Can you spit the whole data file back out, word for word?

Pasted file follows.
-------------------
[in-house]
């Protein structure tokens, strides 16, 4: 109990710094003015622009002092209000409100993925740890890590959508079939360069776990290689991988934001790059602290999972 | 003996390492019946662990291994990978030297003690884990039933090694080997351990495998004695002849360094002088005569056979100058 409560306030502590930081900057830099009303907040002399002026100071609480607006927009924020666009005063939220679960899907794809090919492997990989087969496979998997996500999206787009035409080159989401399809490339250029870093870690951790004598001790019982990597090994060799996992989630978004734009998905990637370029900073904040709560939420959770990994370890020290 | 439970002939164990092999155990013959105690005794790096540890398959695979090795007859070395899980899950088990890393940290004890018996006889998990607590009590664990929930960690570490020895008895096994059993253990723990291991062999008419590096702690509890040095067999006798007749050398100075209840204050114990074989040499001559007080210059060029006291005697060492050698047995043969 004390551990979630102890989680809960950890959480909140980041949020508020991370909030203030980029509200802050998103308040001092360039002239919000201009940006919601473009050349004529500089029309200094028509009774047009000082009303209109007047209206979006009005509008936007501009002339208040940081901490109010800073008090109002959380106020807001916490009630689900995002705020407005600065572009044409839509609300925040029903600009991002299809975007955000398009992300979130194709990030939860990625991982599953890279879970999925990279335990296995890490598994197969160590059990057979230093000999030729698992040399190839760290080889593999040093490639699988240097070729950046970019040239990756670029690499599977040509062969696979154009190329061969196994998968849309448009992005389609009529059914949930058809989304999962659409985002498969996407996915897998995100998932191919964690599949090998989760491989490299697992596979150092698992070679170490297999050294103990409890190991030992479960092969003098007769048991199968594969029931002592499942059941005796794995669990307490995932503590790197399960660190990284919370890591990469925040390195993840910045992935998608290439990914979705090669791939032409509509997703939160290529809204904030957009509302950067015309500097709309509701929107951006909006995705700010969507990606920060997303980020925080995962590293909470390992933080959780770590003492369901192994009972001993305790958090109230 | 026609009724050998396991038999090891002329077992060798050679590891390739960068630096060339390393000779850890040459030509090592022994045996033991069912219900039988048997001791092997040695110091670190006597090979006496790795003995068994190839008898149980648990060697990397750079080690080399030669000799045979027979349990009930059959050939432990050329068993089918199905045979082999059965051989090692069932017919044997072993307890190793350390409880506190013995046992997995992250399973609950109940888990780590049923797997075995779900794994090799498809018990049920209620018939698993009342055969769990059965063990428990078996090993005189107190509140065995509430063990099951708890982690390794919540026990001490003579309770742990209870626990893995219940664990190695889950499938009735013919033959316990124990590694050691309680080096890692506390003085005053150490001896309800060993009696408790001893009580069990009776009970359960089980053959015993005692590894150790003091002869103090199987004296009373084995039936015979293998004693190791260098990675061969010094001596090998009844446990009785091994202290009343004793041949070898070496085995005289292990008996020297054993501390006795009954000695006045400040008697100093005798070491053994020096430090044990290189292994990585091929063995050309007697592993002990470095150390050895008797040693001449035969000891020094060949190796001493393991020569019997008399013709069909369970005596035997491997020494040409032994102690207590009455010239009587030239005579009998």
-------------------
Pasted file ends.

[in-house]
């Protein structure tokens, strides 16, 4: 109990710094003015622009002092209000409100993925740890890590959508079939360069776990290689991988934001790059602290999972 | 003996390492019946662990291994990978030297003690884990039933090694080997351990495998004695002849360094002088005569056979100058 409560306030502590930081900057830099009303907040002399002026100071609480607006927009924020666009005063939220679960899907794809090919492997990989087969496979998997996500999206787009035409080159989401399809490339250029870093870690951790004598001790019982990597090994060799996992989630978004734009998905990637370029900073904040709560939420959770990994370890020290 | 439970002939164990092999155990013959105690005794790096540890398959695979090795007859070395899980899950088990890393940290004890018996006889998990607590009590664990929930960690570490020895008895096994059993253990723990291991062999008419590096702690509890040095067999006798007749050398100075209840204050114990074989040499001559007080210059060029006291005697060492050698047995043969 004390551990979630102890989680809960950890959480909140980041949020508020991370909030203030980029509200802050998103308040001092360039002239919000201009940006919601473009050349004529500089029309200094028509009774047009000082009303209109007047209206979006009005509008936007501009002339208040940081901490109010800073008090109002959380106020807001916490009630689900995002705020407005600065572009044409839509609300925040029903600009991002299809975007955000398009992300979130194709990030939860990625991982599953890279879970999925990279335990296995890490598994197969160590059990057979230093000999030729698992040399190839760290080889593999040093490639699988240097070729950046970019040239990756670029690499599977040509062969696979154009190329061969196994998968849309448009992005389609009529059914949930058809989304999962659409985002498969996407996915897998995100998932191919964690599949090998989760491989490299697992596979150092698992070679170490297999050294103990409890190991030992479960092969003098007769048991199968594969029931002592499942059941005796794995669990307490995932503590790197399960660190990284919370890591990469925040390195993840910045992935998608290439990914979705090669791939032409509509997703939160290529809204904030957009509302950067015309500097709309509701929107951006909006995705700010969507990606920060997303980020925080995962590293909470390992933080959780770590003492369901192994009972001993305790958090109230 | 026609009724050998396991038999090891002329077992060798050679590891390739960068630096060339390393000779850890040459030509090592022994045996033991069912219900039988048997001791092997040695110091670190006597090979006496790795003995068994190839008898149980648990060697990397750079080690080399030669000799045979027979349990009930059959050939432990050329068993089918199905045979082999059965051989090692069932017919044997072993307890190793350390409880506190013995046992997995992250399973609950109940888990780590049923797997075995779900794994090799498809018990049920209620018939698993009342055969769990059965063990428990078996090993005189107190509140065995509430063990099951708890982690390794919540026990001490003579309770742990209870626990893995219940664990190695889950499938009735013919033959316990124990590694050691309680080096890692506390003085005053150490001896309800060993009696408790001893009580069990009776009970359960089980053959015993005692590894150790003091002869103090199987004296009373084995039936015979293998004693190791260098990675061969010094001596090998009844446990009785091994202290009343004793041949070898070496085995005289292990008996020297054993501390006795009954000695006045400040008697100093005798070491053994020096430090044990290189292994990585091929063995050309007697592993002990470095150390050895008797040693001449035969000891020094060949190796001493393991020569019997008399013709069909369970005596035997491997020494040409032994102690207590009455010239009587030239005579009998």